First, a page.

Cheap sex is an economic term meant to describe sex that has very little cost in terms of time or emotional investment.
Washington DC: With the share of Americans ages 25-34 who are married dropping 13 percentage points from 2000 to 2014, sociologist Mark Regnerus blames it on "cheap sex."
According to Regnerus, "cheap sex" is an economic term meant to describe sex that has very little cost in terms of time or emotional investment, giving it little value, Fox News reported.
Basing his ideas, in part, on the work of British social theorist Anthony Giddens, Regnerus, in the book 'Cheap Sex: The Transformation of Men, Marriage, and Monogamy,' highlighted the "two overlapping (but distinctive) markets, one for sex and one for marriage, with a rather large territory in between comprised of significant relationships of varying commitment and duration."
In yesteryear, women generally made men wait until marriage to have sex, but now, with porn on-demand and greater reproductive freedom, sex is a commodity available at any time, which has left men with little motivation for marriage.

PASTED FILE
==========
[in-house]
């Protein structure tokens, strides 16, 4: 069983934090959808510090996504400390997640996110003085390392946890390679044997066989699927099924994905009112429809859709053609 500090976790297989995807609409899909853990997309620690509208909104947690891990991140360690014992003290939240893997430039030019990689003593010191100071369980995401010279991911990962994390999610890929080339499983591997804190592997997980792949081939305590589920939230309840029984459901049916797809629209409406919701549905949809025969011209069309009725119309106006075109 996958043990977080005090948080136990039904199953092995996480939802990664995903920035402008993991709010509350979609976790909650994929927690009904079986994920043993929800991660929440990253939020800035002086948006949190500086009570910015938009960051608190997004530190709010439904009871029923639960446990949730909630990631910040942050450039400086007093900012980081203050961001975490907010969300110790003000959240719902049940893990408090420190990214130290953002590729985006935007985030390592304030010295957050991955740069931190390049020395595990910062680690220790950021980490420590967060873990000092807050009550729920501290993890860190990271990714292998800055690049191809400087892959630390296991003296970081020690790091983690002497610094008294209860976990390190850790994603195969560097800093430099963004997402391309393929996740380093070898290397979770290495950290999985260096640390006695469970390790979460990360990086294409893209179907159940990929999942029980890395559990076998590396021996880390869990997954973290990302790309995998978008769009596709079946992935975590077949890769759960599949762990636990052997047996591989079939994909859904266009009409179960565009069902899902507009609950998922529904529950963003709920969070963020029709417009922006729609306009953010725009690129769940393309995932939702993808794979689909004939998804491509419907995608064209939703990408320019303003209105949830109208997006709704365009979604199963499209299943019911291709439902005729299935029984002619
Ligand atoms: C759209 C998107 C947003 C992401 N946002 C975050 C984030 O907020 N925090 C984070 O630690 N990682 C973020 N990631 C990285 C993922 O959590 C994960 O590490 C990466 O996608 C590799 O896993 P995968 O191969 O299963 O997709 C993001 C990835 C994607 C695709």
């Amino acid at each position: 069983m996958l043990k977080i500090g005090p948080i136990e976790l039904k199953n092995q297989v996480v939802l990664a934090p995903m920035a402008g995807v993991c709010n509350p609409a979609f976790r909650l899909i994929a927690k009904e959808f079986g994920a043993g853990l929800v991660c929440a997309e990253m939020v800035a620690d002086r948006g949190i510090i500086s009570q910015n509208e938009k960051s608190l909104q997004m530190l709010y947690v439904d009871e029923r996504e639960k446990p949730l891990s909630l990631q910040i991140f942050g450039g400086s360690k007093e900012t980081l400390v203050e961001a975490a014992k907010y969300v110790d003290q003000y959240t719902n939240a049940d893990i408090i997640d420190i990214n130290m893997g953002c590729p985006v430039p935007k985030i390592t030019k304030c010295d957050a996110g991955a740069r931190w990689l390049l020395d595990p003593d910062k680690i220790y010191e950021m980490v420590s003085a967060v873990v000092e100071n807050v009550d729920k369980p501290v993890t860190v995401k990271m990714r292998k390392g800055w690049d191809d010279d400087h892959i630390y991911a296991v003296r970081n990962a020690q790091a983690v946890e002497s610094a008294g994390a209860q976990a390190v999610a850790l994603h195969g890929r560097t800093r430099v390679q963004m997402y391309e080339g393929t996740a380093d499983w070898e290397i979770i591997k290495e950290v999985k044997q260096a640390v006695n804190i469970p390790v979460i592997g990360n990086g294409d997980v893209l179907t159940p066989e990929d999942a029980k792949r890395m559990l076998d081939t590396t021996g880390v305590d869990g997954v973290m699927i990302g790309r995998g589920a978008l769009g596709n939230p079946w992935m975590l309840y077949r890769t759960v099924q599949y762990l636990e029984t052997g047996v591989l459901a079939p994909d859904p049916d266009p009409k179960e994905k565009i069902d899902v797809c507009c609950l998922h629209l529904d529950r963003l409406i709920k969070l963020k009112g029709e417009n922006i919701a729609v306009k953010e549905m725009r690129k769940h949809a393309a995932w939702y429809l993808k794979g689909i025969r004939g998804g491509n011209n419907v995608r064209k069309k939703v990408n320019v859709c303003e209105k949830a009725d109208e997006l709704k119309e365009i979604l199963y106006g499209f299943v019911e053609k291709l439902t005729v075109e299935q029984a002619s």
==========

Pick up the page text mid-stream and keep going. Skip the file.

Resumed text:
Regnerus also cited demographer Steven Ruggles' prediction that one of every three people in their 20s will never marry.
Moreover, he held cheap sex responsible for the decreasing education and employment rates among men as six percent more women than men in the 25-34 age group have a bachelor's degree. He backed this theory up with a quote from social psychologists Roy Baumeister and Kathleen Vohs, who study this phenomenon.
"Nowadays young men can skip the wearying detour of getting education and career prospects to qualify for sex," they wrote. "Sex has become free and easy. This is today's version of the opiate of the (male) masses."
"To plenty of women, it appears that men have a fear of commitment. But men, on average, are not afraid of commitment," Regnerus noted. "The story is that men are in the driver's seat in the marriage market and are optimally positioned to navigate it in a way that privileges their (sexual) interests and preferences. It need not even be conscious behaviour on their part."
In turn, he writes, this leads women to settle, entering into doomed or otherwise unsatisfying marriages.
Regnerus even pointed to 'Fifty Shades of Grey' to prove his point, saying, "I recognize that it is fiction. It's made up. But when you sell 100 million copies in two years, your narrative is resonating. There's something to it."
All of this, Regnerus concluded, means that as long as sex is so low cost for men, heterosexual women will have increasing difficulties finding a partner worth committing to.